Wednesday 27 December 2017

In defence of bureaucracy

There's a fair amount of paperwork that goes with being a smallholder, at least there is if you keep livestock. In fact the requirements are the same whatever size of livestock operation you operate. 

A County Parish Holding (CPH) number needs to be applied for where animals are kept. Each type of livestock has to be registered with the Animal and Plant Health Agency (APHA). An annual census of sheep and goats, if you keep them, is required to be returned. A livestock register should be maintained and tagging details recorded so that each animal is traceable. Each animal movement on and off your holding has to be recorded and a movement licence completed. All medications administered have to be recorded in a medicines register, and lots more. There are also a whole range of regulatory requirements that should be adhered to. If you undertake any activities at a commercial level then further regulations and guidance come into play.

If you don't know what the requirements are it can seem a little overwhelming. I’ve met several farmers who decided to give up keeping livestock on their mixed farms because of the paperwork requirements. It also helps to explain the disappearance of so many of the smaller abattoirs.

I can understand farmers, after a hard days work outside, finding the paperwork side of things rather tedious. Others complain that it all seems unnecessary. It does not take long before the 'bureaucracy gone mad' position is put forward.

Despite all this, and the occasional puzzling regulatory anomalies one comes across, I would have reservations about any ideas of a wholesale sweeping away of  regulations and record keeping. The reason behind them is the welfare of animals and also of consumers. While it's tempting to feel that the extent of the regulations is over the top, it has to be remembered that there have been outbreaks in recent years of disease or threats of disease that have been very serious if not catastrophic. Even in recent weeks there has been yet another food scandal involving a major meat processor which supplies the big supermarkets. In an unregulated system such consequences of the tendency to cut corners are likely to become endemic. 

This is not to say that efforts should not be made to improve the regulations (including removing those that are unnecessary or anomalous or overly pedantic) to ensure they are fit for purpose. Many of the regulations are made with large scale producers and processors in mind and don't always quite fit for the smallholder. Some of the regulations around home slaughter, for example, don't all make sense. After all, one of the arguments for smallholding is that livestock can be better cared for in a smaller operation.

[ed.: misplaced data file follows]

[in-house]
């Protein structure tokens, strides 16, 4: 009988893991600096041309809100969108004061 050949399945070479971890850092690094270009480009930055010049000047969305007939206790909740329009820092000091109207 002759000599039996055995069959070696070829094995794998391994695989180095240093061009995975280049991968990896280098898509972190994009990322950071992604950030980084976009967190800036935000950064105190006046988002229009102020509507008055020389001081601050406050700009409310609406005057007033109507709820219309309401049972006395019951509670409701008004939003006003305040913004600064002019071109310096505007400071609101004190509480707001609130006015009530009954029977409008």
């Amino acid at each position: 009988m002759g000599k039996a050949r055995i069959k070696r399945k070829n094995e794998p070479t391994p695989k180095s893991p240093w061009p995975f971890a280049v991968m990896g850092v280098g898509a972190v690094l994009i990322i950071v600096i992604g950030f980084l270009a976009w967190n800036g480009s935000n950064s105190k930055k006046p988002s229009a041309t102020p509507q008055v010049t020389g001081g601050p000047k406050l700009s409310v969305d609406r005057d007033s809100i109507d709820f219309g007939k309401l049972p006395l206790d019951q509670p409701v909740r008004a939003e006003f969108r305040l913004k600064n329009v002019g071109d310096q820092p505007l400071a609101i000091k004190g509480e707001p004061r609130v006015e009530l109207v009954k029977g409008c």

One of the fears of Brexit is that in the process of securing alternative trade deals there will be a scrapping or drastic reduction of regulations under pressure to create a ‘level playing field’ with new trade partners. The risk is that this will undermine the relatively higher animal welfare standards maintained in the UK. 

There will always be a tension between animal welfare and profit or cost effectiveness, but it is right to give preferential bias to the former over the latter. Even if that means forgoing three frozen chickens for a tenner. 

Monday 25 December 2017

Piglets with too much space

Despite their reputation, and the resulting turns of phrase adopted in common parlance, pigs are in fact surprisingly clean animals. Generally they choose not to defaecate where they sleep and eat. I would feel quite comfortable lying in their ark as the bedding usually remains clean and dry and only needs changing, or rather topping up, ocassionally. I suspect young pigs learn the correct protocol for pooing at a young age from their mothers before they are weaned. 

However, this can sometimes go wrong. I moved 5 (male) piglets from the farrowing house to an outside paddock with a new pig ark for their housing. I acquired a large ark measuring 8' x 8' which is a lot of floor space for five piglets. Pigs generally like to sleep side by side and piglets often in one big heap. This way they keep warm however cold it might be. It also means that their sleeping quarters do not have to be as big as you might expect. Bigger is not always better.

Whether these piglets didn't pay enough attention to their mother when they were with her, or whether it's just because they're boys, some of them are a bit lazy and have been pooing in the ark. I’ve not previously encountered this problem.